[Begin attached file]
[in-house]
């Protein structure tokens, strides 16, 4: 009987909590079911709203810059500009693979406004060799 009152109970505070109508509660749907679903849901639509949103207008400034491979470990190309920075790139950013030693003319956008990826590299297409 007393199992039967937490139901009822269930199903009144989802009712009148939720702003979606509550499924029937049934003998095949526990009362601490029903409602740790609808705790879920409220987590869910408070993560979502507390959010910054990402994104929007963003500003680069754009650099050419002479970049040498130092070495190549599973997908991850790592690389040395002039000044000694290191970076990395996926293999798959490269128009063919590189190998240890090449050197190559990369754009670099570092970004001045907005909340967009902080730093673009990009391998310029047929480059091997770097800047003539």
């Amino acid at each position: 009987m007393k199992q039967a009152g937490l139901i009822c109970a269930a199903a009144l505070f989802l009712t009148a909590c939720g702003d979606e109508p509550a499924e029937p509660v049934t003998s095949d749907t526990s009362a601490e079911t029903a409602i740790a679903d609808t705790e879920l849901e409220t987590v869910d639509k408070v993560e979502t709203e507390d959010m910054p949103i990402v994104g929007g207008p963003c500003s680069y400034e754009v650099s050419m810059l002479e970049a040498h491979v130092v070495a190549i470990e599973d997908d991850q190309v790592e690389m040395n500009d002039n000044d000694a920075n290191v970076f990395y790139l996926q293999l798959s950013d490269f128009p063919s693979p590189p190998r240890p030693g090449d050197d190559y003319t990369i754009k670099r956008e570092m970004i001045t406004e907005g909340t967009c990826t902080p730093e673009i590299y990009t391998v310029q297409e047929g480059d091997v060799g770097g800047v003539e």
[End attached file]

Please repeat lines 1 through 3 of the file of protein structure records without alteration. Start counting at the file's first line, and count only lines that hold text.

[in-house]
């Protein structure tokens, strides 16, 4: 009987909590079911709203810059500009693979406004060799 009152109970505070109508509660749907679903849901639509949103207008400034491979470990190309920075790139950013030693003319956008990826590299297409 007393199992039967937490139901009822269930199903009144989802009712009148939720702003979606509550499924029937049934003998095949526990009362601490029903409602740790609808705790879920409220987590869910408070993560979502507390959010910054990402994104929007963003500003680069754009650099050419002479970049040498130092070495190549599973997908991850790592690389040395002039000044000694290191970076990395996926293999798959490269128009063919590189190998240890090449050197190559990369754009670099570092970004001045907005909340967009902080730093673009990009391998310029047929480059091997770097800047003539």
């Amino acid at each position: 009987m007393k199992q039967a009152g937490l139901i009822c109970a269930a199903a009144l505070f989802l009712t009148a909590c939720g702003d979606e109508p509550a499924e029937p509660v049934t003998s095949d749907t526990s009362a601490e079911t029903a409602i740790a679903d609808t705790e879920l849901e409220t987590v869910d639509k408070v993560e979502t709203e507390d959010m910054p949103i990402v994104g929007g207008p963003c500003s680069y400034e754009v650099s050419m810059l002479e970049a040498h491979v130092v070495a190549i470990e599973d997908d991850q190309v790592e690389m040395n500009d002039n000044d000694a920075n290191v970076f990395y790139l996926q293999l798959s950013d490269f128009p063919s693979p590189p190998r240890p030693g090449d050197d190559y003319t990369i754009k670099r956008e570092m970004i001045t406004e907005g909340t967009c990826t902080p730093e673009i590299y990009t391998v310029q297409e047929g480059d091997v060799g770097g800047v003539e």